What excites them, though, is that the clientele isn’t limited to Venezuelans hungry for a taste of home in the form of arepas, pastelitos (a round-shaped cousin to empanadas) or tequeños (fried cheese sticks made with a soft, white cheese known as queso de mano — order the ones that come with a touch of sweet guava). A diverse crowd has discovered the casual Venezuelan fare coming out of the tiny kitchen, and they’ve learned to chase it down with a chicha (a rice-based drink reminiscent of horchata, but thicker), a can of bubbly Frescolita (which tastes like red cream soda), or a bottle of the malt beverage Maltín, made with real cane sugar.

“We are thankful that we’ve been so well-received by the community,” Claudia said.

Married Arepa Grill owners Pedro and Claudia Cardenas stand on the patio of their restaurant inside Plaza Fiesta. Ligaya Figueras/ligaya.figueras@ajc.com
Married Arepa Grill owners Pedro and Claudia Cardenas stand on the patio of their restaurant inside Plaza Fiesta. Ligaya Figueras/ligaya.figueras@ajc.com

Credit: Ligaya Figueras

Credit: Ligaya Figueras

Considering the large role corn plays in Venezuelan cuisine, the Cardenas attribute some of their success to the increased interest in gluten-free eating. But, there are other reasons, like the walk-up window that enables them to open a half-hour before the mall itself, and take mid-morning orders from taxi drivers. There also are the four umbrella tables on the patio for al fresco dining, a plum feature for a restaurant during a pandemic.

Business has been so encouraging that the Cardenas are opening a second Arepa Grill location at 5302 Buford Highway, next to popular taqueria El Rey del Taco. Slated to debut in early June, the sister restaurant will have a dining room seating more than three dozen, and a menu that includes not only Venezuelan fast-food favorites, but also homestyle preparations, and a bar serving beer and wine.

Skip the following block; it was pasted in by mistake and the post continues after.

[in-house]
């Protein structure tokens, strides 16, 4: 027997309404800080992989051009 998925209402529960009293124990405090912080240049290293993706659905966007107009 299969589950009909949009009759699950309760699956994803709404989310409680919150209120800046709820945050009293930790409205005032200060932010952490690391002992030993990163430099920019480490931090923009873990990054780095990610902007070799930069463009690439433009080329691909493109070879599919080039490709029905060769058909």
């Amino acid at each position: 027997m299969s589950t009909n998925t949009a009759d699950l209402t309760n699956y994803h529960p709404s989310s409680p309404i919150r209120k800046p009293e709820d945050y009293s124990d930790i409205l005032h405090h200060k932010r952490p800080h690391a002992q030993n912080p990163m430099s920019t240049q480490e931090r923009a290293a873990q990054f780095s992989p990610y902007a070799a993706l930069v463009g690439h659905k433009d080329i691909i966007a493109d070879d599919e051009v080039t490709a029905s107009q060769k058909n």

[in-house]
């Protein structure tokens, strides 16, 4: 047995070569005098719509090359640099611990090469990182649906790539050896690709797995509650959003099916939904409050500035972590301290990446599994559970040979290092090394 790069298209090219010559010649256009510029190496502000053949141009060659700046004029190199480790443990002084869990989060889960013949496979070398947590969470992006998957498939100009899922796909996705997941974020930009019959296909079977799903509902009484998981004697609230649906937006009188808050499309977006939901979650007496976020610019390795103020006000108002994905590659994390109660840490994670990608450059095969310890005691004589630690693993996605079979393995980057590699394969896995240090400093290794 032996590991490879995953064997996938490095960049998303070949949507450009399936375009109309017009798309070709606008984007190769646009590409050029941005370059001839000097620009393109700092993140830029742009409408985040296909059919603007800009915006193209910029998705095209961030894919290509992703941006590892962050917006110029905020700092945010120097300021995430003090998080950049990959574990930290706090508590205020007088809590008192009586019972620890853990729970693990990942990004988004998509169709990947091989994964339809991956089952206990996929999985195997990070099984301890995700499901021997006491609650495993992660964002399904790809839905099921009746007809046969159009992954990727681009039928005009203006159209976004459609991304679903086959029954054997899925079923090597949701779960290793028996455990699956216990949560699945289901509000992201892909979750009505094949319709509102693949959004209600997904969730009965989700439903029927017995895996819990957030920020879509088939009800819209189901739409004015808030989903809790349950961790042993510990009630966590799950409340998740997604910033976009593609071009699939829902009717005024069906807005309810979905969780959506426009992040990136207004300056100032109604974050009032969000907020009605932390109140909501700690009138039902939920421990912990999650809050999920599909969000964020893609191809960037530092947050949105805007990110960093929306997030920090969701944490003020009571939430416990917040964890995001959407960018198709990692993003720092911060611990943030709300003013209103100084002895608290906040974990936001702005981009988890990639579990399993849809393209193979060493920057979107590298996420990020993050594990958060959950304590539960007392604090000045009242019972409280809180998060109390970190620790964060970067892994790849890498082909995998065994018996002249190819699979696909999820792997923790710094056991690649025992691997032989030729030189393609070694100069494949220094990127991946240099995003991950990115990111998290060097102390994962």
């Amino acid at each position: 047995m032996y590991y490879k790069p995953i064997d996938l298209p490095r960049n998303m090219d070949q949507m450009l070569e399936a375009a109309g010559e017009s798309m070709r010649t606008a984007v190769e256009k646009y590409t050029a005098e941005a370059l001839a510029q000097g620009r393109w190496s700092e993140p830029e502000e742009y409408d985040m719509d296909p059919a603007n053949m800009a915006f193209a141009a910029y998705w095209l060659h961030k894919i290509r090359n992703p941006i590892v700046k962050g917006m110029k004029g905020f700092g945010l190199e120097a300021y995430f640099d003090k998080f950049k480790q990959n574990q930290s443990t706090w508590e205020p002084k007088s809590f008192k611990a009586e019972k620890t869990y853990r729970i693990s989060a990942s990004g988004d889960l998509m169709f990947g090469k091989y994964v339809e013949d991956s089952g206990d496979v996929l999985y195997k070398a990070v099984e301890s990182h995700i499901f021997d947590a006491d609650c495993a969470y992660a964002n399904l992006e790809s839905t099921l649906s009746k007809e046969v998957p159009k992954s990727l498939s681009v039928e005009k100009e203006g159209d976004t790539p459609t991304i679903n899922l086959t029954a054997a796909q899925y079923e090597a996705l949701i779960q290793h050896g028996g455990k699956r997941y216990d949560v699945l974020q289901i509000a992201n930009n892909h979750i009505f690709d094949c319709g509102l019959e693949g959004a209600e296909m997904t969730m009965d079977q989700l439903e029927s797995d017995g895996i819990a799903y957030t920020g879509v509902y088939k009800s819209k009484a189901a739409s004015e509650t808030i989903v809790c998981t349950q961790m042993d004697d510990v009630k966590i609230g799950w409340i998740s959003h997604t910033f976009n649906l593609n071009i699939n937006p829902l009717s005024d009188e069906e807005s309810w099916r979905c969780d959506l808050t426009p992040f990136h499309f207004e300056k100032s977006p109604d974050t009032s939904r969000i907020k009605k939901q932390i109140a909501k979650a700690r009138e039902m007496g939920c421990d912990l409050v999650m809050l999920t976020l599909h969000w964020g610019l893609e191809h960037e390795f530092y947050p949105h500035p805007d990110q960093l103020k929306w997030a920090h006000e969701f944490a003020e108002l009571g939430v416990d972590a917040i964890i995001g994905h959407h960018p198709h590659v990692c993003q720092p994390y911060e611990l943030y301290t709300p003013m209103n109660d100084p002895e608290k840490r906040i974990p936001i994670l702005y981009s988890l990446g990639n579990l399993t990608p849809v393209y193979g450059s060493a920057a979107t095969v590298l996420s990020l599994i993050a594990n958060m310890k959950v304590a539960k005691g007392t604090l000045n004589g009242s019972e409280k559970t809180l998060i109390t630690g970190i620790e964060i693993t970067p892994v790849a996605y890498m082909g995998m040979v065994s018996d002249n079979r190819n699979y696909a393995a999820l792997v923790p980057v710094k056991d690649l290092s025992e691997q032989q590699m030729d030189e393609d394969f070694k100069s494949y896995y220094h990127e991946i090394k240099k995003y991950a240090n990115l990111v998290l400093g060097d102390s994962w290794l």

Once it is up and running, weekend specials will spotlight the global influences on Venezuelan cuisine, including Italian, Spanish and Arabic.

If Sundays are a “locura” at the Plaza Fiesta location, get ready for the same sort of crazy weekends a couple of miles down the road.

Is there a restaurant you want to see featured? Send your suggestions to ligaya.figueras@ajc.com.

Numerous Arepa Grill menu items, including a corn pancake known as a cachapa (pictured), feature queso de mano, a soft white cheese frequently used in Venezuelan cooking. Ligaya Figueras/ligaya.figueras@ajc.com
Numerous Arepa Grill menu items, including a corn pancake known as a cachapa (pictured), feature queso de mano, a soft white cheese frequently used in Venezuelan cooking. Ligaya Figueras/ligaya.figueras@ajc.com

Credit: Ligaya Figueras

Credit: Ligaya Figueras

AREPA GRILL

Menu: fast-casual Venezuelan

Alcohol: no

What I ordered: pelua, reyna pepiada, perico and black vegan arepas; queso, carne and pollo pastelitos; tequeño de queso; cachapa queso mano; patacon; chicha. This is some fine fried food. Come for the arepas (the chicken-avocado-mayo reyna pepiada was my favorite) but stay for the tequeños, empanadas, cachapas (corn pancakes) and pastelitos. If you’re in the mood for a milkshake, get the chicha.

Price range: $2.50-$9.99

Vegetarian options: some arepas, tequeños, empanadas and cachapas.

Service options: dine-in, carryout; no delivery; order in person or via phone

Outdoor dining: small patio with four umbrella tables

Mask policy: required for all employees and anyone entering Plaza Fiesta, except when eating

Address, phone: 4166 Buford Highway, Brookhaven; 678-974-7795

Hours: 10:30 a.m.-8 p.m. daily

Website: facebook.com/ArepaGrillAtlanta